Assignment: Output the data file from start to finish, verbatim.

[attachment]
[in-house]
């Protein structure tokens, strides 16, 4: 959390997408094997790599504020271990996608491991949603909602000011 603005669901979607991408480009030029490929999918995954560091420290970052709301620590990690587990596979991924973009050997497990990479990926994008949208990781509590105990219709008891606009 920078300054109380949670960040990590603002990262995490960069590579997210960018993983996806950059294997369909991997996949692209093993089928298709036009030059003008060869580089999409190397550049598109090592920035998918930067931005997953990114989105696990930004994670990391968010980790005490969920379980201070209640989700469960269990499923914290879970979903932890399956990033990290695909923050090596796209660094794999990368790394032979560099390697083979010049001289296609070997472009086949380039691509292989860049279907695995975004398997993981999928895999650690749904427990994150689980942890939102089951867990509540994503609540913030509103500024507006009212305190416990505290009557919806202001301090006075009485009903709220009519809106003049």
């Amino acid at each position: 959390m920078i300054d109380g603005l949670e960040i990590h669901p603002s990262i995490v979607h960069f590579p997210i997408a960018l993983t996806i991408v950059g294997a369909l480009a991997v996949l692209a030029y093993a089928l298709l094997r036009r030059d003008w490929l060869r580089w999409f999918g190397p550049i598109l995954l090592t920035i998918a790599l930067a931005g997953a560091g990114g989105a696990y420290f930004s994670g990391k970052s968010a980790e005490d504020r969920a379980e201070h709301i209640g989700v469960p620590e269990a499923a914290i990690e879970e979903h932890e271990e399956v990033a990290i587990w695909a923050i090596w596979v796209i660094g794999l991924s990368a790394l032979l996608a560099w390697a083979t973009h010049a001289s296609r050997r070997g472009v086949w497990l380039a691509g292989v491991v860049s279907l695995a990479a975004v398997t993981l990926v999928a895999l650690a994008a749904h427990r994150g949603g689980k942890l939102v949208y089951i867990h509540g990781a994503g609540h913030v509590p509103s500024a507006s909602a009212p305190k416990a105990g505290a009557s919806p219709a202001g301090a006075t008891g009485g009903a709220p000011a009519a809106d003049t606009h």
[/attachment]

[in-house]
């Protein structure tokens, strides 16, 4: 959390997408094997790599504020271990996608491991949603909602000011 603005669901979607991408480009030029490929999918995954560091420290970052709301620590990690587990596979991924973009050997497990990479990926994008949208990781509590105990219709008891606009 920078300054109380949670960040990590603002990262995490960069590579997210960018993983996806950059294997369909991997996949692209093993089928298709036009030059003008060869580089999409190397550049598109090592920035998918930067931005997953990114989105696990930004994670990391968010980790005490969920379980201070209640989700469960269990499923914290879970979903932890399956990033990290695909923050090596796209660094794999990368790394032979560099390697083979010049001289296609070997472009086949380039691509292989860049279907695995975004398997993981999928895999650690749904427990994150689980942890939102089951867990509540994503609540913030509103500024507006009212305190416990505290009557919806202001301090006075009485009903709220009519809106003049």
């Amino acid at each position: 959390m920078i300054d109380g603005l949670e960040i990590h669901p603002s990262i995490v979607h960069f590579p997210i997408a960018l993983t996806i991408v950059g294997a369909l480009a991997v996949l692209a030029y093993a089928l298709l094997r036009r030059d003008w490929l060869r580089w999409f999918g190397p550049i598109l995954l090592t920035i998918a790599l930067a931005g997953a560091g990114g989105a696990y420290f930004s994670g990391k970052s968010a980790e005490d504020r969920a379980e201070h709301i209640g989700v469960p620590e269990a499923a914290i990690e879970e979903h932890e271990e399956v990033a990290i587990w695909a923050i090596w596979v796209i660094g794999l991924s990368a790394l032979l996608a560099w390697a083979t973009h010049a001289s296609r050997r070997g472009v086949w497990l380039a691509g292989v491991v860049s279907l695995a990479a975004v398997t993981l990926v999928a895999l650690a994008a749904h427990r994150g949603g689980k942890l939102v949208y089951i867990h509540g990781a994503g609540h913030v509590p509103s500024a507006s909602a009212p305190k416990a105990g505290a009557s919806p219709a202001g301090a006075t008891g009485g009903a709220p000011a009519a809106d003049t606009h």